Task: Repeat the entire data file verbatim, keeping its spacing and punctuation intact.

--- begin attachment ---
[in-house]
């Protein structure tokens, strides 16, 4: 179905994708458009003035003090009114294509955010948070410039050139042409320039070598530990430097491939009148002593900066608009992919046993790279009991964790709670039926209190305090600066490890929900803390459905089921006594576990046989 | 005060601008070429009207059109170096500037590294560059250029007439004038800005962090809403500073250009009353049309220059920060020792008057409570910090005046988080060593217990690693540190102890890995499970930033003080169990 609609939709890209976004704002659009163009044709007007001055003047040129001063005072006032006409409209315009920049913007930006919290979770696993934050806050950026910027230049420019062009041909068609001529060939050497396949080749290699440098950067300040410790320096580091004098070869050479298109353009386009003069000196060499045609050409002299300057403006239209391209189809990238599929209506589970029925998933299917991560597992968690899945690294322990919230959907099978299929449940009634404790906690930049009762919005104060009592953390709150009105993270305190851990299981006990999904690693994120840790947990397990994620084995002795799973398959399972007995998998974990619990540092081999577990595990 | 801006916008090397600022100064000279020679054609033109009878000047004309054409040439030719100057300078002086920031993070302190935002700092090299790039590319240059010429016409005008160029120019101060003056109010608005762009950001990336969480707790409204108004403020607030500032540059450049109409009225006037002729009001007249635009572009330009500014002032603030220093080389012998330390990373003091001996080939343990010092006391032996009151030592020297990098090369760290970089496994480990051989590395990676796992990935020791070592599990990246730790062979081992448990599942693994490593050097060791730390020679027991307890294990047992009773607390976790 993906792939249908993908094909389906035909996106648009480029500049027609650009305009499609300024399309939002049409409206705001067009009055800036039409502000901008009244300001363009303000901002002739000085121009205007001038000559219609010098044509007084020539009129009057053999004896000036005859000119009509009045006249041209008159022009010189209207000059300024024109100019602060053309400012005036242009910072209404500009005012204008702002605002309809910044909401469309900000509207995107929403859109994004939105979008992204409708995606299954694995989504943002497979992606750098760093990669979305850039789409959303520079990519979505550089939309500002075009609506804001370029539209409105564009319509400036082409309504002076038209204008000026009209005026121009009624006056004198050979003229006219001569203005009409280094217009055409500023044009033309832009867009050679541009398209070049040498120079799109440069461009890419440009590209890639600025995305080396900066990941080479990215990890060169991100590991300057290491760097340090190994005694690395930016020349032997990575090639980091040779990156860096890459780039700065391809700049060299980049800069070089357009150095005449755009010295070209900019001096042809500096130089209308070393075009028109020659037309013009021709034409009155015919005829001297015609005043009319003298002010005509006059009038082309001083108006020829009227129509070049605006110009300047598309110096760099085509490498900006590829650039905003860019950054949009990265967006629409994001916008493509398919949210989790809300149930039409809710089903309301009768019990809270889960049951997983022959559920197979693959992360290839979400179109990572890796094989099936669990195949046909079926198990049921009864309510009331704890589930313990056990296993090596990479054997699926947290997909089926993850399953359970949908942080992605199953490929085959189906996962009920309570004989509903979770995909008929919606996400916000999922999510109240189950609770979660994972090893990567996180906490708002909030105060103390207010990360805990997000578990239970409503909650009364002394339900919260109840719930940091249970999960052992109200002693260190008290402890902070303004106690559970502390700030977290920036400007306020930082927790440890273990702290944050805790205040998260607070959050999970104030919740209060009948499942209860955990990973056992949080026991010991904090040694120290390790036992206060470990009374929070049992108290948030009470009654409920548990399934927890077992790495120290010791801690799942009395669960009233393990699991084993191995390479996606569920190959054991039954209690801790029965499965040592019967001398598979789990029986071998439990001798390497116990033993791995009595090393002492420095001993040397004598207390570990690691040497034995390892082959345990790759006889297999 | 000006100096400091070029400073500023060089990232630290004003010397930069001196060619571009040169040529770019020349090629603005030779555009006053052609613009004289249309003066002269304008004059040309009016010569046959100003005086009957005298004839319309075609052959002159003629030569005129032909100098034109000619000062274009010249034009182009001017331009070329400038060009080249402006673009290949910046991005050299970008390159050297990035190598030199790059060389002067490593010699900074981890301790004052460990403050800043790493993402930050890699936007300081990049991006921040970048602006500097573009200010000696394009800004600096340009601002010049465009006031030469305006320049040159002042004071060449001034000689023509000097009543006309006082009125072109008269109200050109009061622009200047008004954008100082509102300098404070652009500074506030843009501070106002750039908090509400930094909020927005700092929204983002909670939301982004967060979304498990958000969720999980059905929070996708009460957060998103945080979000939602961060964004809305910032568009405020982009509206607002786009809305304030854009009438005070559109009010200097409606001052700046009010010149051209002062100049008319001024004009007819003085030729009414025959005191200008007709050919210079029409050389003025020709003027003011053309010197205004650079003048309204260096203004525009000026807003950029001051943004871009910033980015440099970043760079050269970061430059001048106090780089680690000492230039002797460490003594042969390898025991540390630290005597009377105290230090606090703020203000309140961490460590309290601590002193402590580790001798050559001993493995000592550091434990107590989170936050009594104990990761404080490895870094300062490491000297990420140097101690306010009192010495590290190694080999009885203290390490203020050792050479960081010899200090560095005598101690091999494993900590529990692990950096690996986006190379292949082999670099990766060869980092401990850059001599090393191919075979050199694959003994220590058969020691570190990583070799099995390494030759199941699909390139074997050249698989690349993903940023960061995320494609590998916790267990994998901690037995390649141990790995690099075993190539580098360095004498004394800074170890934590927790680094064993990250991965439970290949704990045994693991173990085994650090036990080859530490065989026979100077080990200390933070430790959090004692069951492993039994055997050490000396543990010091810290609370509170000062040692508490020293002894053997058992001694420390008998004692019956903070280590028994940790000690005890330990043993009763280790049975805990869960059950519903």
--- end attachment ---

[in-house]
């Protein structure tokens, strides 16, 4: 179905994708458009003035003090009114294509955010948070410039050139042409320039070598530990430097491939009148002593900066608009992919046993790279009991964790709670039926209190305090600066490890929900803390459905089921006594576990046989 | 005060601008070429009207059109170096500037590294560059250029007439004038800005962090809403500073250009009353049309220059920060020792008057409570910090005046988080060593217990690693540190102890890995499970930033003080169990 609609939709890209976004704002659009163009044709007007001055003047040129001063005072006032006409409209315009920049913007930006919290979770696993934050806050950026910027230049420019062009041909068609001529060939050497396949080749290699440098950067300040410790320096580091004098070869050479298109353009386009003069000196060499045609050409002299300057403006239209391209189809990238599929209506589970029925998933299917991560597992968690899945690294322990919230959907099978299929449940009634404790906690930049009762919005104060009592953390709150009105993270305190851990299981006990999904690693994120840790947990397990994620084995002795799973398959399972007995998998974990619990540092081999577990595990 | 801006916008090397600022100064000279020679054609033109009878000047004309054409040439030719100057300078002086920031993070302190935002700092090299790039590319240059010429016409005008160029120019101060003056109010608005762009950001990336969480707790409204108004403020607030500032540059450049109409009225006037002729009001007249635009572009330009500014002032603030220093080389012998330390990373003091001996080939343990010092006391032996009151030592020297990098090369760290970089496994480990051989590395990676796992990935020791070592599990990246730790062979081992448990599942693994490593050097060791730390020679027991307890294990047992009773607390976790 993906792939249908993908094909389906035909996106648009480029500049027609650009305009499609300024399309939002049409409206705001067009009055800036039409502000901008009244300001363009303000901002002739000085121009205007001038000559219609010098044509007084020539009129009057053999004896000036005859000119009509009045006249041209008159022009010189209207000059300024024109100019602060053309400012005036242009910072209404500009005012204008702002605002309809910044909401469309900000509207995107929403859109994004939105979008992204409708995606299954694995989504943002497979992606750098760093990669979305850039789409959303520079990519979505550089939309500002075009609506804001370029539209409105564009319509400036082409309504002076038209204008000026009209005026121009009624006056004198050979003229006219001569203005009409280094217009055409500023044009033309832009867009050679541009398209070049040498120079799109440069461009890419440009590209890639600025995305080396900066990941080479990215990890060169991100590991300057290491760097340090190994005694690395930016020349032997990575090639980091040779990156860096890459780039700065391809700049060299980049800069070089357009150095005449755009010295070209900019001096042809500096130089209308070393075009028109020659037309013009021709034409009155015919005829001297015609005043009319003298002010005509006059009038082309001083108006020829009227129509070049605006110009300047598309110096760099085509490498900006590829650039905003860019950054949009990265967006629409994001916008493509398919949210989790809300149930039409809710089903309301009768019990809270889960049951997983022959559920197979693959992360290839979400179109990572890796094989099936669990195949046909079926198990049921009864309510009331704890589930313990056990296993090596990479054997699926947290997909089926993850399953359970949908942080992605199953490929085959189906996962009920309570004989509903979770995909008929919606996400916000999922999510109240189950609770979660994972090893990567996180906490708002909030105060103390207010990360805990997000578990239970409503909650009364002394339900919260109840719930940091249970999960052992109200002693260190008290402890902070303004106690559970502390700030977290920036400007306020930082927790440890273990702290944050805790205040998260607070959050999970104030919740209060009948499942209860955990990973056992949080026991010991904090040694120290390790036992206060470990009374929070049992108290948030009470009654409920548990399934927890077992790495120290010791801690799942009395669960009233393990699991084993191995390479996606569920190959054991039954209690801790029965499965040592019967001398598979789990029986071998439990001798390497116990033993791995009595090393002492420095001993040397004598207390570990690691040497034995390892082959345990790759006889297999 | 000006100096400091070029400073500023060089990232630290004003010397930069001196060619571009040169040529770019020349090629603005030779555009006053052609613009004289249309003066002269304008004059040309009016010569046959100003005086009957005298004839319309075609052959002159003629030569005129032909100098034109000619000062274009010249034009182009001017331009070329400038060009080249402006673009290949910046991005050299970008390159050297990035190598030199790059060389002067490593010699900074981890301790004052460990403050800043790493993402930050890699936007300081990049991006921040970048602006500097573009200010000696394009800004600096340009601002010049465009006031030469305006320049040159002042004071060449001034000689023509000097009543006309006082009125072109008269109200050109009061622009200047008004954008100082509102300098404070652009500074506030843009501070106002750039908090509400930094909020927005700092929204983002909670939301982004967060979304498990958000969720999980059905929070996708009460957060998103945080979000939602961060964004809305910032568009405020982009509206607002786009809305304030854009009438005070559109009010200097409606001052700046009010010149051209002062100049008319001024004009007819003085030729009414025959005191200008007709050919210079029409050389003025020709003027003011053309010197205004650079003048309204260096203004525009000026807003950029001051943004871009910033980015440099970043760079050269970061430059001048106090780089680690000492230039002797460490003594042969390898025991540390630290005597009377105290230090606090703020203000309140961490460590309290601590002193402590580790001798050559001993493995000592550091434990107590989170936050009594104990990761404080490895870094300062490491000297990420140097101690306010009192010495590290190694080999009885203290390490203020050792050479960081010899200090560095005598101690091999494993900590529990692990950096690996986006190379292949082999670099990766060869980092401990850059001599090393191919075979050199694959003994220590058969020691570190990583070799099995390494030759199941699909390139074997050249698989690349993903940023960061995320494609590998916790267990994998901690037995390649141990790995690099075993190539580098360095004498004394800074170890934590927790680094064993990250991965439970290949704990045994693991173990085994650090036990080859530490065989026979100077080990200390933070430790959090004692069951492993039994055997050490000396543990010091810290609370509170000062040692508490020293002894053997058992001694420390008998004692019956903070280590028994940790000690005890330990043993009763280790049975805990869960059950519903």